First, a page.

FBI says little evidence Jan 6 was a coordinated effort to overturn election, report

The FBI has concluded that there is little evidence to suggest that the riot and breach of the U.S. Capitol Jan. 6 was part of an organized plot to overturn the results of the November election, according to a Friday report.

Reuters noted exclusively, based on information from four current and former law enforcement sources, that even though federal officials have charged some 570 people with the breach, “the FBI at this point believes the violence was not centrally coordinated by far-right groups or prominent supporters of then-President Donald Trump.”

The sources have either been briefed on the case or were directly involved in investigating the incident, Reuters added.

“Then you have five percent, maybe, of these militia groups that were more closely organized. But there was no grand scheme with Roger Stone and Alex Jones and all of these people to storm the Capitol and take hostages,” the official added.

That said, FBI agents did uncover evidence that some smaller groups of right-wing organizations like the Proud Boys and Oath Keepers plotted to breach the Capitol, as was evident by photos taken during the riot showing some participants wearing gear like body armor and ballistic helmets and carrying breaching tools. However, investigators did not find any evidence that those same small groups had grander plans once they got inside the Capitol, the sources told Reuters.

Federal prosecutors have nonetheless filed conspiracy charges against 40 people, claiming that they did, at least, engage in pre-planning on some level before the assault.

“They alleged that one Proud Boy leader recruited members and urged them to stockpile bulletproof vests and other military-style equipment in the weeks before the attack and on Jan. 6 sent members forward with a plan to split into groups and make multiple entries to the Capitol,” Reuters reported. “But so far prosecutors have steered clear of more serious, politically-loaded charges that the sources said had been initially discussed by prosecutors, such as seditious conspiracy or racketeering.”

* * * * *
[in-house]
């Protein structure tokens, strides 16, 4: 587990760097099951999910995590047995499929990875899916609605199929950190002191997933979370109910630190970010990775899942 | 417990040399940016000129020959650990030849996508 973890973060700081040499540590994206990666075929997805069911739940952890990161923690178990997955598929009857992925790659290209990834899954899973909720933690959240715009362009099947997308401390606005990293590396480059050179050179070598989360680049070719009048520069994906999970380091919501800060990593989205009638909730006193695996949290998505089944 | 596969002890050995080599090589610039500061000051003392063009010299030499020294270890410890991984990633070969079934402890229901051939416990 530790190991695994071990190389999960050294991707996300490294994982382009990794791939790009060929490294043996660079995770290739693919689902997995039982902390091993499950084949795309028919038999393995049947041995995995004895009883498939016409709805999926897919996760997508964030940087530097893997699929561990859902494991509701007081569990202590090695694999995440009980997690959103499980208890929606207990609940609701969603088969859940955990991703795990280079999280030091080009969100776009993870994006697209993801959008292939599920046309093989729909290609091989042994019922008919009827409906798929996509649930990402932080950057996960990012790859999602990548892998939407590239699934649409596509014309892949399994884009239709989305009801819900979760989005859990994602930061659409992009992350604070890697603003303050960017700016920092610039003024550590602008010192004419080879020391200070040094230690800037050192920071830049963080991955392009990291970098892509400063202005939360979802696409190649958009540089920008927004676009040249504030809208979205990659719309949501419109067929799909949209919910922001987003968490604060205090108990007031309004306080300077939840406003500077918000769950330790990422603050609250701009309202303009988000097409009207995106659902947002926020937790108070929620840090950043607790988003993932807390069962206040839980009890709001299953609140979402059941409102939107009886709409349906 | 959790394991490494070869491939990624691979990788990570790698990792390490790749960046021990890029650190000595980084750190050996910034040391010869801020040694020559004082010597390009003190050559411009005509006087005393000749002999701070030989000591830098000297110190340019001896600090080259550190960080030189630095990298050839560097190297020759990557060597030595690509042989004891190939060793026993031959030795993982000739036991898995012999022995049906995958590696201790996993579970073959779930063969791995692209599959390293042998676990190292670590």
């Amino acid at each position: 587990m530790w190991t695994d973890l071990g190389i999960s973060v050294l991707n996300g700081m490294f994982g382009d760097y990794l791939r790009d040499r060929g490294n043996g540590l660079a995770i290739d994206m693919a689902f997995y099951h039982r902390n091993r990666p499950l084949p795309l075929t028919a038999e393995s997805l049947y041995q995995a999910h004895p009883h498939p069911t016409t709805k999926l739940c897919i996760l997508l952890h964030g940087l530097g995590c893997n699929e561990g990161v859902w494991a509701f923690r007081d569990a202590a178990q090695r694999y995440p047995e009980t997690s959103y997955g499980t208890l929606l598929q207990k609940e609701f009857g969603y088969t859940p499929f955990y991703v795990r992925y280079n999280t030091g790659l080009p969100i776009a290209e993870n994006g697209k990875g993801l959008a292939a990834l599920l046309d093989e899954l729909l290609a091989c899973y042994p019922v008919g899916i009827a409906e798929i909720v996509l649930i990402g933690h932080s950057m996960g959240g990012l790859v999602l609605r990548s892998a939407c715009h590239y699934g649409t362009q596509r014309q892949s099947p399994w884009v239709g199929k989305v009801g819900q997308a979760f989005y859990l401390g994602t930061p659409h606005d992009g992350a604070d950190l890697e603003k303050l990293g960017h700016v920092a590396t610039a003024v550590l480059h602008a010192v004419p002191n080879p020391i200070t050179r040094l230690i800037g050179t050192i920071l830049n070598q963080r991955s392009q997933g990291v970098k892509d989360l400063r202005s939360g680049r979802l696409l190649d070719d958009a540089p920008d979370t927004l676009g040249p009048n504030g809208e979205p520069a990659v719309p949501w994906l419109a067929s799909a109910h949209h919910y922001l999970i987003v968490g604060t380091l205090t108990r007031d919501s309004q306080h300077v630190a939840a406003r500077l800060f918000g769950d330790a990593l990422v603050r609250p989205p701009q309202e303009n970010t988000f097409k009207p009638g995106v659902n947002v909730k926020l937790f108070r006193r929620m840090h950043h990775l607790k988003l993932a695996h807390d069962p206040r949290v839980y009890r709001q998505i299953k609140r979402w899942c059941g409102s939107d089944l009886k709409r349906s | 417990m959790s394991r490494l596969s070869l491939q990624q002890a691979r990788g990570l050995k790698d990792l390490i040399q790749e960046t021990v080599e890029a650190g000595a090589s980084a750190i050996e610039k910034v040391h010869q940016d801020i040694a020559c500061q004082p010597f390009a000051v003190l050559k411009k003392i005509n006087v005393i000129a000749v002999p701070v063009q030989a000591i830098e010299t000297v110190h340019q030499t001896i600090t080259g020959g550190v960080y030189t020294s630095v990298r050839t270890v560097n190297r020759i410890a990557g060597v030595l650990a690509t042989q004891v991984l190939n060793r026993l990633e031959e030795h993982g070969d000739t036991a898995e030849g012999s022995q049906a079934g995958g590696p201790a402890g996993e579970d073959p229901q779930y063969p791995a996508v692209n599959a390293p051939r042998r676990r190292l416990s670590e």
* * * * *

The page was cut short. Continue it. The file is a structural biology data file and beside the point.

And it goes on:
The assessment by the FBI that no major plots have been uncovered could have some impact on congressional investigations that are ongoing, especially one by House Speaker Nancy Pelosi’s select Jan. 6 Committee, which has already held its first hearing. Public support for the commission fell in the wake of that hearing.

While Democrats and GOP opponents of Donald Trump have blamed the riot on a speech the then-president gave earlier that day, in which he urged supporters to “peacefully” march to the Capitol to let their opposition to counting electoral votes from certain contested states be known, the FBI has also found no evidence that Trump or anyone associated with him had any part in organizing the breach, according to the law enforcement sources who spoke to Reuters.

According to the Justice Department, more than 170 people thus far have been charged with assaulting or impeding a police officer, which carries a much harsher penalty in D.C. — a maximum of 20 years in prison — than practically anywhere else in the country.

However, one of Reuter’s sources told the newswire that there hasn’t been much consideration, if any at all, by senior DoJ officials of filing “seditious conspiracy” charges, accusing defendants of attempting to overthrow the government. There had been discussion of such charges in the weeks immediately following the breach, said the sources.

Also, prosecutors have not charged anyone or any group in connection with playing a primary role in organizing or leading the assault and the law enforcement sources told the newswire there are no such charges in the pipeline.

“Conspiracy charges that have been filed allege that defendants discussed their plans in the weeks before the attack and worked together on the day itself. But prosecutors have not alleged that this activity was part of a broader plot,” Reuters added.

Jon Dougherty

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